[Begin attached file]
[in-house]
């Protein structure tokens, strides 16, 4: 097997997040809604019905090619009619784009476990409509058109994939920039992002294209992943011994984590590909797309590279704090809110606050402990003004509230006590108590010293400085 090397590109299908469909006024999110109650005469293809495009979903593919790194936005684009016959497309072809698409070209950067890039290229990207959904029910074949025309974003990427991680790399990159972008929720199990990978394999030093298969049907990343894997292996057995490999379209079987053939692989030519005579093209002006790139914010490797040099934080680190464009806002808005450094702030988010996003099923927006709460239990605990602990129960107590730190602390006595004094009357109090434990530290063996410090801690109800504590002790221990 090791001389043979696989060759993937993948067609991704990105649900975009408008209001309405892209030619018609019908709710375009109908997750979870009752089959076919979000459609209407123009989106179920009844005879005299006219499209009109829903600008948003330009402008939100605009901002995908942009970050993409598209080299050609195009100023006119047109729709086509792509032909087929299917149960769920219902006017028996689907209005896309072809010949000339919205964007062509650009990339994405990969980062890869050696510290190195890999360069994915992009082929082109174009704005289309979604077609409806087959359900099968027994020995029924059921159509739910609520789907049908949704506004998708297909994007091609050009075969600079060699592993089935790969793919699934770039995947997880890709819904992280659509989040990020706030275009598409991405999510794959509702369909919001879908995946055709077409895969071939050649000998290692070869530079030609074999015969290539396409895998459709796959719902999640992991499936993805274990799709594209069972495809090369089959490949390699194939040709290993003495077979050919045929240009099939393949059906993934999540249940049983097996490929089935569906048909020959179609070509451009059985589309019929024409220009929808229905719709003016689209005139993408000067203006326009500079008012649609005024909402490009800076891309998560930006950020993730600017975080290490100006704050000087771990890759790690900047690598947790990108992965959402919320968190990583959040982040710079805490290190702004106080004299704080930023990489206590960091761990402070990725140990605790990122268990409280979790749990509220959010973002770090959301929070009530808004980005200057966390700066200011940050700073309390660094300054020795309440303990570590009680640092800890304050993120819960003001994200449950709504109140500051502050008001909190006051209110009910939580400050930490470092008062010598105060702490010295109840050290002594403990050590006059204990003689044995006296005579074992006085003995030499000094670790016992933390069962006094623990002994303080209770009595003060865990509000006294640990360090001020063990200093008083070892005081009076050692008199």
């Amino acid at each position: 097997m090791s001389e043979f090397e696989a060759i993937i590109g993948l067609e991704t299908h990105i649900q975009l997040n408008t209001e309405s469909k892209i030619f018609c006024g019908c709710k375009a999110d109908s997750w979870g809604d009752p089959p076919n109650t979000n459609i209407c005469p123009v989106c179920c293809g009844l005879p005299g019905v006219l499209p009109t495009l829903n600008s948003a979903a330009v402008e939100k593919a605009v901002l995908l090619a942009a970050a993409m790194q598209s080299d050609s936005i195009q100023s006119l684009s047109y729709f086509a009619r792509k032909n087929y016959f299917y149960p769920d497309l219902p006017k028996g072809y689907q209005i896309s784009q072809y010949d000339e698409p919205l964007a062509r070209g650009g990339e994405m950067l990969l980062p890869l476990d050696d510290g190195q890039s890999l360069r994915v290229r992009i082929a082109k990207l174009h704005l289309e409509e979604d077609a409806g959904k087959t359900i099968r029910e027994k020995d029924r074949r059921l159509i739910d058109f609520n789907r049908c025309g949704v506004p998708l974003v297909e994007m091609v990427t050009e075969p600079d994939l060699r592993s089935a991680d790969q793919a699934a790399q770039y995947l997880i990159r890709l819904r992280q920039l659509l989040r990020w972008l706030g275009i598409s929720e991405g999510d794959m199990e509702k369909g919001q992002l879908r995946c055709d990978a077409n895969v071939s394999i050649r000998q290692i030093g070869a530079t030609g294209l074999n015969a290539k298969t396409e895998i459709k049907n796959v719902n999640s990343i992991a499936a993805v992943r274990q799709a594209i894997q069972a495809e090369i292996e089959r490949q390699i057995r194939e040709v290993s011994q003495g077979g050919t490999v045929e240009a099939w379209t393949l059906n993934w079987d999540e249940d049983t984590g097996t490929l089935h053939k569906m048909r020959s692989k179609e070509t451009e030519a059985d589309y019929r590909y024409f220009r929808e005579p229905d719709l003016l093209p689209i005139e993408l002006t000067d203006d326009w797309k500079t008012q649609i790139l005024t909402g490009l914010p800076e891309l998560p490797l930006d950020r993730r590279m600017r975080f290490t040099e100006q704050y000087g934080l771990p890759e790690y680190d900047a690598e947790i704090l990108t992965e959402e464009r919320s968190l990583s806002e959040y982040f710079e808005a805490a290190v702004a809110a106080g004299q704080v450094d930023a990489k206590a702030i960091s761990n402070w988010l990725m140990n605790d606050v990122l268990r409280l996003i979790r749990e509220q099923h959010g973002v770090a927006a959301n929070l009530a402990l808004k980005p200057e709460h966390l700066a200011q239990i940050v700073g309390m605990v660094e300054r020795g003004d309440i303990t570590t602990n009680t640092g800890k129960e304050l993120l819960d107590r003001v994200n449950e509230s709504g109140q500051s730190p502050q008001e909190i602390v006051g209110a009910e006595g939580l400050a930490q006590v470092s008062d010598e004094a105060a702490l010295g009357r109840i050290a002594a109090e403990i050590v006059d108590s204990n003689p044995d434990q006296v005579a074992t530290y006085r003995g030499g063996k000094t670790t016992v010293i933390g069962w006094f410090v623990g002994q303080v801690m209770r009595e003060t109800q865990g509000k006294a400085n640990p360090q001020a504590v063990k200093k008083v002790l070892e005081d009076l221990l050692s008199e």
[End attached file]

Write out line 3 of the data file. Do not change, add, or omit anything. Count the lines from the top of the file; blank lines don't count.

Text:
């Amino acid at each position: 097997m090791s001389e043979f090397e696989a060759i993937i590109g993948l067609e991704t299908h990105i649900q975009l997040n408008t209001e309405s469909k892209i030619f018609c006024g019908c709710k375009a999110d109908s997750w979870g809604d009752p089959p076919n109650t979000n459609i209407c005469p123009v989106c179920c293809g009844l005879p005299g019905v006219l499209p009109t495009l829903n600008s948003a979903a330009v402008e939100k593919a605009v901002l995908l090619a942009a970050a993409m790194q598209s080299d050609s936005i195009q100023s006119l684009s047109y729709f086509a009619r792509k032909n087929y016959f299917y149960p769920d497309l219902p006017k028996g072809y689907q209005i896309s784009q072809y010949d000339e698409p919205l964007a062509r070209g650009g990339e994405m950067l990969l980062p890869l476990d050696d510290g190195q890039s890999l360069r994915v290229r992009i082929a082109k990207l174009h704005l289309e409509e979604d077609a409806g959904k087959t359900i099968r029910e027994k020995d029924r074949r059921l159509i739910d058109f609520n789907r049908c025309g949704v506004p998708l974003v297909e994007m091609v990427t050009e075969p600079d994939l060699r592993s089935a991680d790969q793919a699934a790399q770039y995947l997880i990159r890709l819904r992280q920039l659509l989040r990020w972008l706030g275009i598409s929720e991405g999510d794959m199990e509702k369909g919001q992002l879908r995946c055709d990978a077409n895969v071939s394999i050649r000998q290692i030093g070869a530079t030609g294209l074999n015969a290539k298969t396409e895998i459709k049907n796959v719902n999640s990343i992991a499936a993805v992943r274990q799709a594209i894997q069972a495809e090369i292996e089959r490949q390699i057995r194939e040709v290993s011994q003495g077979g050919t490999v045929e240009a099939w379209t393949l059906n993934w079987d999540e249940d049983t984590g097996t490929l089935h053939k569906m048909r020959s692989k179609e070509t451009e030519a059985d589309y019929r590909y024409f220009r929808e005579p229905d719709l003016l093209p689209i005139e993408l002006t000067d203006d326009w797309k500079t008012q649609i790139l005024t909402g490009l914010p800076e891309l998560p490797l930006d950020r993730r590279m600017r975080f290490t040099e100006q704050y000087g934080l771990p890759e790690y680190d900047a690598e947790i704090l990108t992965e959402e464009r919320s968190l990583s806002e959040y982040f710079e808005a805490a290190v702004a809110a106080g004299q704080v450094d930023a990489k206590a702030i960091s761990n402070w988010l990725m140990n605790d606050v990122l268990r409280l996003i979790r749990e509220q099923h959010g973002v770090a927006a959301n929070l009530a402990l808004k980005p200057e709460h966390l700066a200011q239990i940050v700073g309390m605990v660094e300054r020795g003004d309440i303990t570590t602990n009680t640092g800890k129960e304050l993120l819960d107590r003001v994200n449950e509230s709504g109140q500051s730190p502050q008001e909190i602390v006051g209110a009910e006595g939580l400050a930490q006590v470092s008062d010598e004094a105060a702490l010295g009357r109840i050290a002594a109090e403990i050590v006059d108590s204990n003689p044995d434990q006296v005579a074992t530290y006085r003995g030499g063996k000094t670790t016992v010293i933390g069962w006094f410090v623990g002994q303080v801690m209770r009595e003060t109800q865990g509000k006294a400085n640990p360090q001020a504590v063990k200093k008083v002790l070892e005081d009076l221990l050692s008199e």